Investing

New ETF from Vanguard

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  • Dec 16th, 2020 3:20 am
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Aug 4, 2014
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FarmerHarv wrote: Interesting, thanks for the article. I think we'll keep adding to HBAL (as per The Plan), although we might pick some of this up to replace a couple of high MER bond heavy advisor series balanced/income mutual funds that are getting sold as we move out of Scotia McLeod.
I don’t think we’ll need a monthly income from RRIF or any other account. We’ll keep 3-5 years of expenses in GICs and HISAs, so selling whatever ETFs we’ll end up with once a year for minimal withdrawals will definitely be cheaper :)
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freilona wrote: I don’t think we’ll need a monthly income from RRIF or any other account. We’ll keep 3-5 years of expenses in GICs and HISAs, so selling whatever ETFs we’ll end up with once a year for minimal withdrawals will definitely be cheaper :)
For higher net worth retirees, this product likely makes little sense if one does not have to do a "forced" monthly withdrawal / income. I suspect the real purpose of the product is for individuals that will require monthly income and have no interest in timing or sector selecting for sales/withdrawal. To be honest, in these days of $0-$10 discount brokerage trades, I don't see sales commissions on competing / alternate products a prohibitive issue.

Even for those using VRIF exclusively for a RRSP/RRIF, the 4% return on various sources (i.e. interest, dividends, capital gains, etc) will not meet the minimum RRIF withdrawal rates as prescribed by CRA. In other words, further annual RRIF sales/withdrawals (aka "commissions") will likely be required for most in retirement. At 71, withdrawal rates start at 5.26%.

CRA Prescribed RRIF Withdrawal Rates_71+
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Jul 16, 2020
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is it better to go with class B shares with some credit union? , they are promoting to receive 4.5% interest, payment are not guaranteed each yr
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May 11, 2014
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Onlyuo wrote: is it better to go with class B shares with some credit union? , they are promoting to receive 4.5% interest, payment are not guaranteed each yr
Noticed your question wasn't answered.

In a way, credIt union shares are safer in that the principle is set and no down movements in price. However from a tax perspective, it is fully interest, and not taxed as a dividend, so if you hold this non-registered, you will have higher taxes.

Also, you need to worry about the health of the credit union. If it is a large, healthy credit union, odds are it is fine, but even ones like PACE credit union, members lost on their preferred shares. These are not covered by deposit insurance.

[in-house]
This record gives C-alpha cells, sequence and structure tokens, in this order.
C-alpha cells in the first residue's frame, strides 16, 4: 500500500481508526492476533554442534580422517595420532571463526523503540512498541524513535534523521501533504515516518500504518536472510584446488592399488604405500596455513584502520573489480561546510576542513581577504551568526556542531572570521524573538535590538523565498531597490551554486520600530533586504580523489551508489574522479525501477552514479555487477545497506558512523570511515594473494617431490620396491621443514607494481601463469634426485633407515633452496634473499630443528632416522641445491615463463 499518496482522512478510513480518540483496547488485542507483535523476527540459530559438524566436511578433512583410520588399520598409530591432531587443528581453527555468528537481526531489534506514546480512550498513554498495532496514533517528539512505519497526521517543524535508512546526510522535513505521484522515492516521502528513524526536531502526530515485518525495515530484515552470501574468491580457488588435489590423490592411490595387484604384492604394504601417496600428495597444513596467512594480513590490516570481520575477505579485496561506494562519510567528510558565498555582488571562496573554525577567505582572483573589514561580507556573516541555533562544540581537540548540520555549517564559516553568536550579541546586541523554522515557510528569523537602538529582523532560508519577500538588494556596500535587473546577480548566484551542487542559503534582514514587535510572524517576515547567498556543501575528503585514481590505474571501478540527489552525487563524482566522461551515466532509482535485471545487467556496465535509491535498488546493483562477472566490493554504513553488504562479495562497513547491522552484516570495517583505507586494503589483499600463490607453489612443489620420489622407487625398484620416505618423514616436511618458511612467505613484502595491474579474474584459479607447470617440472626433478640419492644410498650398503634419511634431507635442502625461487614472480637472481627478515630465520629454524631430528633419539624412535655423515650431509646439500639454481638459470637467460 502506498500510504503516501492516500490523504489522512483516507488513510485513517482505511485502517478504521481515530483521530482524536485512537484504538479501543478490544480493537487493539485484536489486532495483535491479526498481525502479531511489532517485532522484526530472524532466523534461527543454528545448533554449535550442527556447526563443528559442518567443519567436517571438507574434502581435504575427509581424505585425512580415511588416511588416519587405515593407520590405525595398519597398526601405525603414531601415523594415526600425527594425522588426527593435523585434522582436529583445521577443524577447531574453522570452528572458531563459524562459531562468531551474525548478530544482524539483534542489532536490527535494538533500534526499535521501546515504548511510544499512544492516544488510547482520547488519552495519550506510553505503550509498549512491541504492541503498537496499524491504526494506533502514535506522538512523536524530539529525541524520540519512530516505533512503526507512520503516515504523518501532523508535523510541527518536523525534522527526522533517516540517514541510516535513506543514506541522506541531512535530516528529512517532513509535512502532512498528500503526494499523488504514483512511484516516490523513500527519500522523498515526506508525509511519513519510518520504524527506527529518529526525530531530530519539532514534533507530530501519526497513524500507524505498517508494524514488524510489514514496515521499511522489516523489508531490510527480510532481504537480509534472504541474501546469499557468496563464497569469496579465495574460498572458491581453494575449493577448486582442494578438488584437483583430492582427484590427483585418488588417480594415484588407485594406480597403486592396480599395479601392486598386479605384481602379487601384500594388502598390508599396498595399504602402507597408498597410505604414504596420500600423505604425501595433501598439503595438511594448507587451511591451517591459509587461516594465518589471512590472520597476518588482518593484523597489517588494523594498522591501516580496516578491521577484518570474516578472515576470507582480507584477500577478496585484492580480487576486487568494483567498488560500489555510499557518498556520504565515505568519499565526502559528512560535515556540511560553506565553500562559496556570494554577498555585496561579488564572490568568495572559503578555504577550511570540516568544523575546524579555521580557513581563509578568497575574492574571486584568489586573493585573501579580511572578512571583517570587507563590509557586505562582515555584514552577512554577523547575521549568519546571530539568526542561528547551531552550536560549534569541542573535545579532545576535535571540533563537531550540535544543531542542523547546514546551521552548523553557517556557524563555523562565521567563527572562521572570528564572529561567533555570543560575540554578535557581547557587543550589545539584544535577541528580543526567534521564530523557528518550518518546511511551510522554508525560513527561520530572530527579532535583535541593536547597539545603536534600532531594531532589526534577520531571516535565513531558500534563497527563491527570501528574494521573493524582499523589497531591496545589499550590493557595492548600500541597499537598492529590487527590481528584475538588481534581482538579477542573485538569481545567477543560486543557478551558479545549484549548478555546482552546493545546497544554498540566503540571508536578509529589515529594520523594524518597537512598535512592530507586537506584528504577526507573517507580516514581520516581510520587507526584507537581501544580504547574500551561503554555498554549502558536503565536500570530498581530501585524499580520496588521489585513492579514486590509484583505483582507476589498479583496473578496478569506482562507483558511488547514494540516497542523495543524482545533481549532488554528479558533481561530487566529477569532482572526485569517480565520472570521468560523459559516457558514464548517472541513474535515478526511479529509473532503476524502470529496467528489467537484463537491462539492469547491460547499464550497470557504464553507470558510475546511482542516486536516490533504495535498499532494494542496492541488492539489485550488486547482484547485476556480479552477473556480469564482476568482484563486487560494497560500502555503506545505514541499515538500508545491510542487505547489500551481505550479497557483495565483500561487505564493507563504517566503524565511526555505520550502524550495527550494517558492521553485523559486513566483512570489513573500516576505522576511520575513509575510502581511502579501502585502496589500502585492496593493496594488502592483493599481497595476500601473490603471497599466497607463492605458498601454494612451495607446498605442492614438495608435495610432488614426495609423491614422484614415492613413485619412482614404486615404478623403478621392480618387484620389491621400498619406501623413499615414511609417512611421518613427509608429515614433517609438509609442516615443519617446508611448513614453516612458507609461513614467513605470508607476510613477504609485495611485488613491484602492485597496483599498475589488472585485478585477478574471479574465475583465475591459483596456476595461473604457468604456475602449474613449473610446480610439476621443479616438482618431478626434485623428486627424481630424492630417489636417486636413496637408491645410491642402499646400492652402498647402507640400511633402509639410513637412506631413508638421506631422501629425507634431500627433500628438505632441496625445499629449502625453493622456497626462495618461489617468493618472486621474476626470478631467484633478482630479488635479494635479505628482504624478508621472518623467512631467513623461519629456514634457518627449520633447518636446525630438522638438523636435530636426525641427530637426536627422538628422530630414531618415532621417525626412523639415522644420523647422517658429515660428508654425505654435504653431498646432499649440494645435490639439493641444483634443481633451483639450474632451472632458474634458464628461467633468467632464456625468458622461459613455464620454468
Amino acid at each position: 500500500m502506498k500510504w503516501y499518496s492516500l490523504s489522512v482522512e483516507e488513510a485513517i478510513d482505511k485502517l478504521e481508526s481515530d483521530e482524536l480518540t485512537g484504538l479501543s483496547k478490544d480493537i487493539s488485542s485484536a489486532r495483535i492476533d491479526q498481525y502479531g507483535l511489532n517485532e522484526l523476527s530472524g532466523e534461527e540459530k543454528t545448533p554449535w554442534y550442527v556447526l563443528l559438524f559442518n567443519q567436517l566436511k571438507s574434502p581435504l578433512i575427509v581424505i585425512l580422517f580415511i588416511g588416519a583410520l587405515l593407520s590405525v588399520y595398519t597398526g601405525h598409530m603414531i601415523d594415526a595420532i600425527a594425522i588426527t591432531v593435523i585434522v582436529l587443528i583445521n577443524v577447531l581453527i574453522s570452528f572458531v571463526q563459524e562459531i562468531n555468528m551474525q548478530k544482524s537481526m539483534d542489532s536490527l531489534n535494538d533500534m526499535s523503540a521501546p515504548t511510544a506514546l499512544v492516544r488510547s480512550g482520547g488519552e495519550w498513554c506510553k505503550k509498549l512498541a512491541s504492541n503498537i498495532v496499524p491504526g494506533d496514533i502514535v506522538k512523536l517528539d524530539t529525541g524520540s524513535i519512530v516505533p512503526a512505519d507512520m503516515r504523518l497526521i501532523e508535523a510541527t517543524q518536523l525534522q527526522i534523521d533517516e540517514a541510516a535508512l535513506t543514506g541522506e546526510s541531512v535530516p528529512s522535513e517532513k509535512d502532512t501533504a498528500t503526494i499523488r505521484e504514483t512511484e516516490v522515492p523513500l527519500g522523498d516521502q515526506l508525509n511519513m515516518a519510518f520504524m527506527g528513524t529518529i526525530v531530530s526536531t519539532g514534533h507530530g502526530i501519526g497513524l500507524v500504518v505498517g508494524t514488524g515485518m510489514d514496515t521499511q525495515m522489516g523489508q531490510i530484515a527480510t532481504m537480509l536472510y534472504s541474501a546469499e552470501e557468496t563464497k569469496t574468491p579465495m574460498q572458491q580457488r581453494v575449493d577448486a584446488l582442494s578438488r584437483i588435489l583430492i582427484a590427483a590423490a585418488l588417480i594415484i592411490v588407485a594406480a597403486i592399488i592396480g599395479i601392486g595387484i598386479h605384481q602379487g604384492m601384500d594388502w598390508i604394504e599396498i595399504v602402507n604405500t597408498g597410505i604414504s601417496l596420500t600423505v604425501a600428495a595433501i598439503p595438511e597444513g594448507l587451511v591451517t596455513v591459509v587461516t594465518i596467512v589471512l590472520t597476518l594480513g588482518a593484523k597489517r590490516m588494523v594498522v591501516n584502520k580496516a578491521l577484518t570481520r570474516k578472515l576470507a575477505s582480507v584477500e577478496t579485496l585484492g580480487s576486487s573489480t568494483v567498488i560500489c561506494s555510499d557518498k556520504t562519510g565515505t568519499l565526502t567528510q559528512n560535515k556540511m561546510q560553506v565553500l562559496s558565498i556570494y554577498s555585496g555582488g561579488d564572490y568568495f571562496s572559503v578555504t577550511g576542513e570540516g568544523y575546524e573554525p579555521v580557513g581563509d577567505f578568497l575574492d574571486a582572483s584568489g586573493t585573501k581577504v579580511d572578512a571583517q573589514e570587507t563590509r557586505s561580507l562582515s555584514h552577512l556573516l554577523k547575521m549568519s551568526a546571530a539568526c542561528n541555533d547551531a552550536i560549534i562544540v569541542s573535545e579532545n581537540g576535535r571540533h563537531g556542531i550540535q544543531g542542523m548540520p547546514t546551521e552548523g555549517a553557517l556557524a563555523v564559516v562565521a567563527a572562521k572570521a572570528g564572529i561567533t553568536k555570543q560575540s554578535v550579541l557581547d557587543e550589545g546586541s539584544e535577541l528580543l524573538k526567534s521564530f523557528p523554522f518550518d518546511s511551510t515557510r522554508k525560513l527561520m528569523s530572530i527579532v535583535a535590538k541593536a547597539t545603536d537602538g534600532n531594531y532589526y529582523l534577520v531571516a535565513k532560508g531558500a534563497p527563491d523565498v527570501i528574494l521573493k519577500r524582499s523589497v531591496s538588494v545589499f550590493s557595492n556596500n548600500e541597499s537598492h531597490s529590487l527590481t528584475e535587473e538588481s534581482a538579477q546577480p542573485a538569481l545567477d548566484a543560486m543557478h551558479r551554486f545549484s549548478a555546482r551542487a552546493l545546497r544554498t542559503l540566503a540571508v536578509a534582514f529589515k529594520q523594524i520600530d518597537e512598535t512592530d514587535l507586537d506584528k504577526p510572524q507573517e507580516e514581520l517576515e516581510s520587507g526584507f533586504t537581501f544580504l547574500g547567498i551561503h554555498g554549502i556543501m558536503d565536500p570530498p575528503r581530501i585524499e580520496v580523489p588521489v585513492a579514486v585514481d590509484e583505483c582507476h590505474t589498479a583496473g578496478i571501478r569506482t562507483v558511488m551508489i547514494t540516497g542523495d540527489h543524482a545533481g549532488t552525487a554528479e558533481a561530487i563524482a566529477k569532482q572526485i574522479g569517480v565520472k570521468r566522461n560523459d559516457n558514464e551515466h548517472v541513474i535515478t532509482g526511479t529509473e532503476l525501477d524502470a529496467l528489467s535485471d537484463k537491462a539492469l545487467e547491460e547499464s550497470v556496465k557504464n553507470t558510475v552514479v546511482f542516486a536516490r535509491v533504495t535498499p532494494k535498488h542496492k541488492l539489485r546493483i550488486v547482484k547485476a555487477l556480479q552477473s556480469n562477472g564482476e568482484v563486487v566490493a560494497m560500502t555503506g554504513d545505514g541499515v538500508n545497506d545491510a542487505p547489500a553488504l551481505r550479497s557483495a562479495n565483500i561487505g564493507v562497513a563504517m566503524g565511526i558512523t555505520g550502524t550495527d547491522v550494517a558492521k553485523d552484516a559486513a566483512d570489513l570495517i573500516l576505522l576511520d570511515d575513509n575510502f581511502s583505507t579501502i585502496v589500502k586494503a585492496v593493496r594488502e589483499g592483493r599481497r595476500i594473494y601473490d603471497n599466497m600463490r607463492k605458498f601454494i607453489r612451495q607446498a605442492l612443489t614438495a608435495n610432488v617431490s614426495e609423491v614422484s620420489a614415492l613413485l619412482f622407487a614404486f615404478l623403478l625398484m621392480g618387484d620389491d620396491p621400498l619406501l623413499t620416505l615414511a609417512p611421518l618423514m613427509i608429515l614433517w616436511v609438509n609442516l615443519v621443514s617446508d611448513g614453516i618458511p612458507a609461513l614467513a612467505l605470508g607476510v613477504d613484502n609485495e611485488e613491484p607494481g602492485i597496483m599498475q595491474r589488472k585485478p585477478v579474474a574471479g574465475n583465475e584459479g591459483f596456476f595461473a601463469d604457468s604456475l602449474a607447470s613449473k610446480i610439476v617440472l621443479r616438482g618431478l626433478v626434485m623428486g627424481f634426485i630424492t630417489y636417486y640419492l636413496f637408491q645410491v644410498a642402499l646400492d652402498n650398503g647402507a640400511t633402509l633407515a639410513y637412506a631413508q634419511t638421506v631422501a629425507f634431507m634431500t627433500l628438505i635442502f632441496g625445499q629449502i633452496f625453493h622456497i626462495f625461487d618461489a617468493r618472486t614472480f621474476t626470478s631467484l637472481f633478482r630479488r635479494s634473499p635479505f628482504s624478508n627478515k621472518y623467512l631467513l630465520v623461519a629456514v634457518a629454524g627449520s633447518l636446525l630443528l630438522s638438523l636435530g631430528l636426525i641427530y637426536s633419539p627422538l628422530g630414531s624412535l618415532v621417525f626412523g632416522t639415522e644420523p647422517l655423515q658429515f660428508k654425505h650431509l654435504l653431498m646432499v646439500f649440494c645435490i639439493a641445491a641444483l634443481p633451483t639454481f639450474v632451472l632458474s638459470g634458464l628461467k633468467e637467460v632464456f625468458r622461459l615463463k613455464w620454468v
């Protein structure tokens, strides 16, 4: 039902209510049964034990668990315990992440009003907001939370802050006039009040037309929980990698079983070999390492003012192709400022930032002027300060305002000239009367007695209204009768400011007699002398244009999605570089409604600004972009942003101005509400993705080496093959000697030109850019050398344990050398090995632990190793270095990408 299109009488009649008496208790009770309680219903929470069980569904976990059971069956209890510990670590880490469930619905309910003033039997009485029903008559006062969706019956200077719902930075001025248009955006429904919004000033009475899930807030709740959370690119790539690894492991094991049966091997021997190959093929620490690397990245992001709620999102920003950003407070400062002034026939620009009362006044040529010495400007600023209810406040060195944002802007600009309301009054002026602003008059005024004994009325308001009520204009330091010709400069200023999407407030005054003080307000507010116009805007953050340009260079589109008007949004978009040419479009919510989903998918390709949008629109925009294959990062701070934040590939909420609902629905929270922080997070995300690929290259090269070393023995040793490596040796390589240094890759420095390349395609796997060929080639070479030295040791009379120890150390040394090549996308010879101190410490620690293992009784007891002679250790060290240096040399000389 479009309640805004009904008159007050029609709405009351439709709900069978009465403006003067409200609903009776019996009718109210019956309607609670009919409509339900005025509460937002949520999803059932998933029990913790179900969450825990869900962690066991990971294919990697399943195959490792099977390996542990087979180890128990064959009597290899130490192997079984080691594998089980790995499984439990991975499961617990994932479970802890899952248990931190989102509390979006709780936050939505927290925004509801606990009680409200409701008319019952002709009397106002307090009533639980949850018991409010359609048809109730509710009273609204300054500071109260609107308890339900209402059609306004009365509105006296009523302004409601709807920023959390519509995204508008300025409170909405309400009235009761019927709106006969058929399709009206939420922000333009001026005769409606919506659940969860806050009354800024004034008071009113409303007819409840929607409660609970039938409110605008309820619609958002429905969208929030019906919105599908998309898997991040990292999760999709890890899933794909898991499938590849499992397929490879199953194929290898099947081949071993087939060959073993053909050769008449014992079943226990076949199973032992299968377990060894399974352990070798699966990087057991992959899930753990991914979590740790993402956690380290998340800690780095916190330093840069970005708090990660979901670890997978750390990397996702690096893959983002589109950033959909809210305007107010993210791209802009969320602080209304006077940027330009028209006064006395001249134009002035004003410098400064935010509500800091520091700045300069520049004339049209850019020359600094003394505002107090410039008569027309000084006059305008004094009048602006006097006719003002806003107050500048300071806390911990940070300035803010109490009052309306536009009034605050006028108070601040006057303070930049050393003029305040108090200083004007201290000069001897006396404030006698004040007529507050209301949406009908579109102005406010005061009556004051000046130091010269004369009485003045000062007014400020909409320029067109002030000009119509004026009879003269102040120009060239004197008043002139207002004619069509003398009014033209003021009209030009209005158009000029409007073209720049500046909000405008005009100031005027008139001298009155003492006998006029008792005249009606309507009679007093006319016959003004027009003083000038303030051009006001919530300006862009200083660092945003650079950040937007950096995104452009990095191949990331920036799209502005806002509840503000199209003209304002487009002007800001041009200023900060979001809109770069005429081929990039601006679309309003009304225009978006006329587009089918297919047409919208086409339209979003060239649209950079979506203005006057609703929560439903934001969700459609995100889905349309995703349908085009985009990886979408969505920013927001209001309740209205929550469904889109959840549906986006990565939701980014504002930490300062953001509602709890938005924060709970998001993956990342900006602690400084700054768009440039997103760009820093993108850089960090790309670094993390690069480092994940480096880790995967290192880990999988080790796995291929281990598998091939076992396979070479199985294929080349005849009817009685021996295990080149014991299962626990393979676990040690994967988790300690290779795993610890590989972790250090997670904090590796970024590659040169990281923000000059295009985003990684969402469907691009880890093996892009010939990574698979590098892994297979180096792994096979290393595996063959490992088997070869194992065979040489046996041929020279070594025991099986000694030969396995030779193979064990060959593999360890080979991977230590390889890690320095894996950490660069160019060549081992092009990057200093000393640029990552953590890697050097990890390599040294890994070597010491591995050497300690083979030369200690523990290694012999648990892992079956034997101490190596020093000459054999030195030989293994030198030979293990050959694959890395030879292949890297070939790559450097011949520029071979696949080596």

Support your local Credit Union!

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Jul 16, 2020
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xgbsSS wrote: Noticed your question wasn't answered.

In a way, credIt union shares are safer in that the principle is set and no down movements in price. However from a tax perspective, it is fully interest, and not taxed as a dividend, so if you hold this non-registered, you will have higher taxes.

Also, you need to worry about the health of the credit union. If it is a large, healthy credit union, odds are it is fine, but even ones like PACE credit union, members lost on their preferred shares. These are not covered by deposit insurance.
Thanks
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Oct 14, 2015
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Informative review of VRIF by Justin.

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IrwinW wrote: Informative review of VRIF by Justin.

So from what I can gather after watching the video above VRIF seems to be best suited for a taxable account where the investor is automatically withdrawing 4% per annum from the portfolio. Is that others impression?
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Oct 14, 2015
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Stryker wrote: So from what I can gather after watching the video above VRIF seems to be best suited for a taxable account where the investor is automatically withdrawing 4% per annum from the portfolio. Is that others impression?
Yes, that's my understanding as well.

CCP wrote an in depth series of three articles on the topic.
Here is part one; link to the others is in the last comment at bottom of page.

https://canadiancouchpotato.com/2020/09 ... ncome-etf/

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